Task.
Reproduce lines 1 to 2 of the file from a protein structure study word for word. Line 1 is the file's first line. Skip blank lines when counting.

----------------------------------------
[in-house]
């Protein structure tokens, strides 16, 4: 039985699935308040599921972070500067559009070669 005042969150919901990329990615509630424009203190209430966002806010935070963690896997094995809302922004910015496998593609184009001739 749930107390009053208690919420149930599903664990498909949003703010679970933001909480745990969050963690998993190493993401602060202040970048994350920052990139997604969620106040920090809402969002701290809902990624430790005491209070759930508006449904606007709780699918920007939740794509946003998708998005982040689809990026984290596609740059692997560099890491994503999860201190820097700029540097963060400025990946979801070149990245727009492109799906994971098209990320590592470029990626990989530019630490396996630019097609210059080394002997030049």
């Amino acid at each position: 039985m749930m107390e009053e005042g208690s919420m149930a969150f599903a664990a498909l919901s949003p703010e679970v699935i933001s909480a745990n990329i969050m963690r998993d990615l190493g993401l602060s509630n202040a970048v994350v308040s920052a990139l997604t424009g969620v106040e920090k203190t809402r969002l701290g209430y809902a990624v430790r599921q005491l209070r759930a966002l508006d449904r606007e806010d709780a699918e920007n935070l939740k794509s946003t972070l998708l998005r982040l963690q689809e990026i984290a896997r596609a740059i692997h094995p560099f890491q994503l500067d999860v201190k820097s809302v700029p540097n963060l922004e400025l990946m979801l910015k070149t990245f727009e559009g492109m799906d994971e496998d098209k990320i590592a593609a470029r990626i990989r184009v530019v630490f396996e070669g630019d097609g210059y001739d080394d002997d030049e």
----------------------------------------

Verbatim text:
[in-house]
């Protein structure tokens, strides 16, 4: 039985699935308040599921972070500067559009070669 005042969150919901990329990615509630424009203190209430966002806010935070963690896997094995809302922004910015496998593609184009001739 749930107390009053208690919420149930599903664990498909949003703010679970933001909480745990969050963690998993190493993401602060202040970048994350920052990139997604969620106040920090809402969002701290809902990624430790005491209070759930508006449904606007709780699918920007939740794509946003998708998005982040689809990026984290596609740059692997560099890491994503999860201190820097700029540097963060400025990946979801070149990245727009492109799906994971098209990320590592470029990626990989530019630490396996630019097609210059080394002997030049």